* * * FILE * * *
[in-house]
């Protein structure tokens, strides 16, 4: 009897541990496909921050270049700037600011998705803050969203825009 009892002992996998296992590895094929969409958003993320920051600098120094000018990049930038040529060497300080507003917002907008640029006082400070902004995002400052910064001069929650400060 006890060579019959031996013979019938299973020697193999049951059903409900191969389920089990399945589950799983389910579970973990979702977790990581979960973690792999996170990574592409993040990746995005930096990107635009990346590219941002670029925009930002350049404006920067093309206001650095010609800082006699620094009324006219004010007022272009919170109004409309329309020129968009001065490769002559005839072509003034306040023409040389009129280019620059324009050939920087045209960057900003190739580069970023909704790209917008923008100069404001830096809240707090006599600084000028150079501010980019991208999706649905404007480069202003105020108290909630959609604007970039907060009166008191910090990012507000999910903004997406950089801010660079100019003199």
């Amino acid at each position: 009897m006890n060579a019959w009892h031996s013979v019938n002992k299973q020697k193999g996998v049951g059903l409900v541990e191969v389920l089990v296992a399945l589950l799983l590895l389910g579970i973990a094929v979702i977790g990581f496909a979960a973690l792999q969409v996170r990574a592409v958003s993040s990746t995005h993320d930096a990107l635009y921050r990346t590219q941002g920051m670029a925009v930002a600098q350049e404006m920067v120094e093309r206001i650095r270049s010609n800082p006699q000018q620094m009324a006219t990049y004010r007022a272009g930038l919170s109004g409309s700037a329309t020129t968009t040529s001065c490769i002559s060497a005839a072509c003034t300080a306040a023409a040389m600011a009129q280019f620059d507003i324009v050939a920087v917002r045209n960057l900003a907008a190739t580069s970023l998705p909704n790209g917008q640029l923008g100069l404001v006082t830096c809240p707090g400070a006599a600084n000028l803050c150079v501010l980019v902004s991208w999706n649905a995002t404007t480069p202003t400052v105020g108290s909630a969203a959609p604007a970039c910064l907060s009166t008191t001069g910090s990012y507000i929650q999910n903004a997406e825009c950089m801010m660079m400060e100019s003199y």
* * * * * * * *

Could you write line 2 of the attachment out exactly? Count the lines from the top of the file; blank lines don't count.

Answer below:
């Protein structure tokens, strides 16, 4: 009897541990496909921050270049700037600011998705803050969203825009 009892002992996998296992590895094929969409958003993320920051600098120094000018990049930038040529060497300080507003917002907008640029006082400070902004995002400052910064001069929650400060 006890060579019959031996013979019938299973020697193999049951059903409900191969389920089990399945589950799983389910579970973990979702977790990581979960973690792999996170990574592409993040990746995005930096990107635009990346590219941002670029925009930002350049404006920067093309206001650095010609800082006699620094009324006219004010007022272009919170109004409309329309020129968009001065490769002559005839072509003034306040023409040389009129280019620059324009050939920087045209960057900003190739580069970023909704790209917008923008100069404001830096809240707090006599600084000028150079501010980019991208999706649905404007480069202003105020108290909630959609604007970039907060009166008191910090990012507000999910903004997406950089801010660079100019003199």